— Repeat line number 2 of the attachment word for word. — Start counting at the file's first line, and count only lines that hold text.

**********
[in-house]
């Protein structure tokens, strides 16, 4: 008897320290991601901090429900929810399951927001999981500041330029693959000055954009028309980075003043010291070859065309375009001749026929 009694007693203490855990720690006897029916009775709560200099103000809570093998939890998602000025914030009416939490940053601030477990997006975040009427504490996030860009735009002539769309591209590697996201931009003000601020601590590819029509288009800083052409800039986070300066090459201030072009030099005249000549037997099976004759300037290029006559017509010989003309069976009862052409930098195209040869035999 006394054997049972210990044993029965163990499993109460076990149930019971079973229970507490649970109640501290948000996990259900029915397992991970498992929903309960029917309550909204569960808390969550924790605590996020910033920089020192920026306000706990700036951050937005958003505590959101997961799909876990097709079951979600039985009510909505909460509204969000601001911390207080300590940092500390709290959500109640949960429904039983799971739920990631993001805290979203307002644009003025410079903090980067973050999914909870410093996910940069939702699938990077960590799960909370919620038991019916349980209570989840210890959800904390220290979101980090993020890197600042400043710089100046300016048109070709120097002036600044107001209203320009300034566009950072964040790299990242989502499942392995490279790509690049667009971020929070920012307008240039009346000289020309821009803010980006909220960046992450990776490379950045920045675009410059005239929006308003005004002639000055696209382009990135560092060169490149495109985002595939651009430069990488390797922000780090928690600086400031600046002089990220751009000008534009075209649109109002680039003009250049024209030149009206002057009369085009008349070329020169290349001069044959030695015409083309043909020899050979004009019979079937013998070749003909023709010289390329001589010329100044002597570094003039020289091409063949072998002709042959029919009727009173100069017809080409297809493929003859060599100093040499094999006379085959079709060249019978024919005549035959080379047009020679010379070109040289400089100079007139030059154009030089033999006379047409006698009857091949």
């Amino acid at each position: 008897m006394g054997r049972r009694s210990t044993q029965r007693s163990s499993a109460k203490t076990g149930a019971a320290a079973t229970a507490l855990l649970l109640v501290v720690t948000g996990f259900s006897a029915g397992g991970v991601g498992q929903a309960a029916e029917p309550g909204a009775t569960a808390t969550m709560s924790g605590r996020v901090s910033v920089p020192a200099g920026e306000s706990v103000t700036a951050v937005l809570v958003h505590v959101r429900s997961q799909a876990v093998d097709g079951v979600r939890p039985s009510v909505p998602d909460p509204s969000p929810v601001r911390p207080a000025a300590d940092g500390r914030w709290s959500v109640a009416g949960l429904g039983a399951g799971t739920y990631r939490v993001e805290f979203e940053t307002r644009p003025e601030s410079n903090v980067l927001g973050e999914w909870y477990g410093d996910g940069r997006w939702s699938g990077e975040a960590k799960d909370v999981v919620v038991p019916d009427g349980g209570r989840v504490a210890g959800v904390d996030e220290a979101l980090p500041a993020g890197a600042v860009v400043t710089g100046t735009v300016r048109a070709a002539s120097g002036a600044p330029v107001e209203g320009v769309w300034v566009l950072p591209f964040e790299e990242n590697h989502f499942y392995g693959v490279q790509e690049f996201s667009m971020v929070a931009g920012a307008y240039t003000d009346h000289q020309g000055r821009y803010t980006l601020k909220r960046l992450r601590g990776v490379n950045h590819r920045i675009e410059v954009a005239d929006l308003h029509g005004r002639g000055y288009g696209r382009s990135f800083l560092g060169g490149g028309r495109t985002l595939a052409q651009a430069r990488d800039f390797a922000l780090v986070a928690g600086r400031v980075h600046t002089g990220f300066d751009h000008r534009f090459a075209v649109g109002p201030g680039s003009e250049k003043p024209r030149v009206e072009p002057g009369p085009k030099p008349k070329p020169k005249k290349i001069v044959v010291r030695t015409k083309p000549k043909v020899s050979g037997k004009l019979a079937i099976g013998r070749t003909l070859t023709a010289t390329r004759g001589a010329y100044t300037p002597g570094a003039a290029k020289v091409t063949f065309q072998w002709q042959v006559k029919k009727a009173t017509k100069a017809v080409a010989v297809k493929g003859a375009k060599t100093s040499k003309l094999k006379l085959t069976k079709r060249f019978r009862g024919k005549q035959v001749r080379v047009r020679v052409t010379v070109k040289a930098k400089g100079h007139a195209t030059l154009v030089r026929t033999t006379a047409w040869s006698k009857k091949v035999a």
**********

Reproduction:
């Protein structure tokens, strides 16, 4: 008897320290991601901090429900929810399951927001999981500041330029693959000055954009028309980075003043010291070859065309375009001749026929 009694007693203490855990720690006897029916009775709560200099103000809570093998939890998602000025914030009416939490940053601030477990997006975040009427504490996030860009735009002539769309591209590697996201931009003000601020601590590819029509288009800083052409800039986070300066090459201030072009030099005249000549037997099976004759300037290029006559017509010989003309069976009862052409930098195209040869035999 006394054997049972210990044993029965163990499993109460076990149930019971079973229970507490649970109640501290948000996990259900029915397992991970498992929903309960029917309550909204569960808390969550924790605590996020910033920089020192920026306000706990700036951050937005958003505590959101997961799909876990097709079951979600039985009510909505909460509204969000601001911390207080300590940092500390709290959500109640949960429904039983799971739920990631993001805290979203307002644009003025410079903090980067973050999914909870410093996910940069939702699938990077960590799960909370919620038991019916349980209570989840210890959800904390220290979101980090993020890197600042400043710089100046300016048109070709120097002036600044107001209203320009300034566009950072964040790299990242989502499942392995490279790509690049667009971020929070920012307008240039009346000289020309821009803010980006909220960046992450990776490379950045920045675009410059005239929006308003005004002639000055696209382009990135560092060169490149495109985002595939651009430069990488390797922000780090928690600086400031600046002089990220751009000008534009075209649109109002680039003009250049024209030149009206002057009369085009008349070329020169290349001069044959030695015409083309043909020899050979004009019979079937013998070749003909023709010289390329001589010329100044002597570094003039020289091409063949072998002709042959029919009727009173100069017809080409297809493929003859060599100093040499094999006379085959079709060249019978024919005549035959080379047009020679010379070109040289400089100079007139030059154009030089033999006379047409006698009857091949």